Pre-exposure prophylaxis (PrEP), a medicine that prevents Human Immunodeficiency Virus (HIV) infection remains inaccessible to Indians who are susceptible to it. WHO says PrEP can reduce the risk of infection by over 90 percent but the lack of a PrEP policy in India makes people more vulnerable to the disease.
Dicky Baruah, an LGBTQIA+ activist said, “There are no government policies regarding PrEP and it is mainly available with private doctors. It can cost anywhere between Rs. 3000 – Rs. 4000 for one month’s prescription which is expensive, especially for the poor high-risk groups.”
Dr. Jayraju D, Deputy Director (Sexually Transmitted Infections) at Karnataka State AIDS Prevention Society (KSAPS) said, “PrEP is not being used in India for sex workers or other high-risk groups.”
In India, if a person is suspected to or expected to get exposed to the HIV they can visit the anti-retroviral therapy (ART) center where they will be provided with post-exposure prophylaxis (PEP) and ART therapy, he said.
Dr. Uma Devi G.S., Medical Officer at the ART center at St. John’s Medical College Hospital said that, “We do not prescribe PrEP here, if somebody wants it, we send them to some other place.”
She said that this drug was not popularly used in the country. Uma added that prescribing PrEP has many complications as it also requires mental assessment and counseling of the individual. People might get a prescription and keep taking it for a life time without knowing the side effects. According to Centers for Disease Control and Prevention (CDC), PrEP is safe but some people experience diarrhea, nausea, headache, fatigue and stomach pain. These side effects usually go away over time.
Dr. Ashoojit Kaur at Patient Centred Medical Home (PCMH), Restore Health Said that, “In Indian society sex is not promoted, rather it is considered a taboo, but sex is a necessity — it is a need of the body. These days, people are involved in various kinds of sexual activities and there should not be any judgments around it. We believe in providing a safe space for any community without discrimination. PrEP is not available at government centres but we do administer PrEP and PEP and advise safe sex.”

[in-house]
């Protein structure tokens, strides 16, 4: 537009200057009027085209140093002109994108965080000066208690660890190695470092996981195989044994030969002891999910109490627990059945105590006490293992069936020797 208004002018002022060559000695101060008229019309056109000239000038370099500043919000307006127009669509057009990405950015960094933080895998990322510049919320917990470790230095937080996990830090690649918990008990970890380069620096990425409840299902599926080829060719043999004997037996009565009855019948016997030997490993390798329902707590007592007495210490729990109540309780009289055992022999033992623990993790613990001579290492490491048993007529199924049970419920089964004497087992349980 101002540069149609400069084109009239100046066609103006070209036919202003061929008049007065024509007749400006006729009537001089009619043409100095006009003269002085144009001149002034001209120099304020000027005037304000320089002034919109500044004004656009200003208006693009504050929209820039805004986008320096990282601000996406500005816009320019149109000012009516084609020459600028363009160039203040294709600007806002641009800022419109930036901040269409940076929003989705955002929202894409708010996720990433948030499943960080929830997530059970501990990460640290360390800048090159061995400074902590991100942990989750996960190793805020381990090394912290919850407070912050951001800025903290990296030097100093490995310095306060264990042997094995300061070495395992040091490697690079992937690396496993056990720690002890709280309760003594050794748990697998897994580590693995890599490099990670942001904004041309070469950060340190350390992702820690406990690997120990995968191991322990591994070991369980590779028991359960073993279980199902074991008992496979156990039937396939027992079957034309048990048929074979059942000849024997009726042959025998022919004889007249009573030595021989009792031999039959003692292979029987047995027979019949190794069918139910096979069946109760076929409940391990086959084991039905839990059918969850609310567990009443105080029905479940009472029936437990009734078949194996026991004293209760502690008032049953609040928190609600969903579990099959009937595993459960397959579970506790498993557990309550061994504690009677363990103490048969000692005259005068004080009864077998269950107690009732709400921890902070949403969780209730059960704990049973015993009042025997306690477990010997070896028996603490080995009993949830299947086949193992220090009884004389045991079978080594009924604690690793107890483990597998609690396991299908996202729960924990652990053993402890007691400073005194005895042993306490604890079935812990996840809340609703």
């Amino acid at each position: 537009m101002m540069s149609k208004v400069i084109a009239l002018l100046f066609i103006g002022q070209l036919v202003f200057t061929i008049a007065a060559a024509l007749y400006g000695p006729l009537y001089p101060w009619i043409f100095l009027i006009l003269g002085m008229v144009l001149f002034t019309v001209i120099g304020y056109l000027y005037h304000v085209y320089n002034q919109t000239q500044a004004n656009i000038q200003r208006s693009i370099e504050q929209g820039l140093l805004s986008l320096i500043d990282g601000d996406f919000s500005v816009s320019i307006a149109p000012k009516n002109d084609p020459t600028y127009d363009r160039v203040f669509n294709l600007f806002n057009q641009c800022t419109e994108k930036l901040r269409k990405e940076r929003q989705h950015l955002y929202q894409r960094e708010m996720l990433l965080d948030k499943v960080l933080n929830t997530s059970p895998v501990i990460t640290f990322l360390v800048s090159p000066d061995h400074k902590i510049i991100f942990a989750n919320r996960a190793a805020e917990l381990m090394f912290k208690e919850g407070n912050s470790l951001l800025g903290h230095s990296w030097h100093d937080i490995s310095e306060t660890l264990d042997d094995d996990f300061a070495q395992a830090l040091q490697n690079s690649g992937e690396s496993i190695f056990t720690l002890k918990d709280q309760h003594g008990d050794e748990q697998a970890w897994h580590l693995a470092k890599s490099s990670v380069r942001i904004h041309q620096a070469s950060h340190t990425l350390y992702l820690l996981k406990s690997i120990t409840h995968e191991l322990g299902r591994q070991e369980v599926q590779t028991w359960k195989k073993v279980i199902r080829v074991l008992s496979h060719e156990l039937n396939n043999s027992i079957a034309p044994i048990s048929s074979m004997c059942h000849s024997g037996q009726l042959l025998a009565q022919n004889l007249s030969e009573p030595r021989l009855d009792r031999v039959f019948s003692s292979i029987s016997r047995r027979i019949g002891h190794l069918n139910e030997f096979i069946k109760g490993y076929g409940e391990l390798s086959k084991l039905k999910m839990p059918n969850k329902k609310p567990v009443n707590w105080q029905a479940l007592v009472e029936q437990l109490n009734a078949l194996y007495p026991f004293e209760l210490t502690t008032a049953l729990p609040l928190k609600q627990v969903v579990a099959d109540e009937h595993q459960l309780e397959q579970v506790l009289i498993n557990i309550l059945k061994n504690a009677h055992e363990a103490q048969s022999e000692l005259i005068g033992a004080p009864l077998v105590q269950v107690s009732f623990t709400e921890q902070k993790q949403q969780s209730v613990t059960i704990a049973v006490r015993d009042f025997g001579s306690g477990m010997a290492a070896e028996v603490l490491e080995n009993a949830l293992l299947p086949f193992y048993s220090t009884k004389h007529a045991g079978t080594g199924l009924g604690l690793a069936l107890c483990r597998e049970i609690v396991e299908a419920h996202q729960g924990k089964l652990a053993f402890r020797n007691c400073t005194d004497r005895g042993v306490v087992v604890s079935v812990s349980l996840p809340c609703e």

“The International AIDS Society (IAS) says if taken according to prescription PrEP can reduce the chance of infection by 90 percent. And National AIDS Research Institute is running a programme with sex workers, if that works PrEP might be available to them at low prices, ” added Dicky.
Dr. Vinayak Prakash said that, “PrEP is an antiviral medication that we give in case a person is susceptible to HIV exposure. It is safe to use but definitely needs to be seen and monitored by a doctor as there are some side effects attached to it as well.”
“Most of the high-risk groups are definitely far away from its access, moreover they are not aware of it,” he added.
PrEP is a form of tablet which contains two drugs —tenofovir and emtricitabine. He said that any doctor with registration and a letter-pad can prescribe the medication. Taking PrEP before being exposed to HIV means there is enough drug inside a person to block HIV if it gets inside the body.
Dr. Asoojit Kaur added, PrEP is a medication taken before sexual exposure or when a person is planning to have sex and you are unsure if your partner is positive. It is suited for those who have sex with multiple partners. Discordance couples in which one partner is positive and one is not can also take PrEP. It is usually those couples who are trying to get pregnant and the wife is HIV negative that take this drug.
PrEP is not needed if the HIV positive person is U=U (Undetectable=Untransmittable). It means that people with HIV who achieve and maintain an undetectable viral load cannot sexually transmit the virus to others.
According to WHO in 2020 alone 6,80,000 people died from HIV-related causes and 15 lakh people acquired HIV worldwide. In India, the data from United Nations Programme on HIV and AIDS (UNAIDS) shows that 21 lakh people live with AIDS in India and 69,000 people died due to AIDS in 2017.
Raju Mathew of Accept, a non-governmental organization (NGO) working with AIDS/HIV patients said, “If a drug like this is available, the government must be asked, why is it not being used in India at a wider scale, like the COVID vaccine?”
The answer, according to Dicky lies in the attitude of the society. “If HIV was not a taboo and there was no stigma attached to it people would have not been scared to come forward, get tested and undergo treatment,” he said.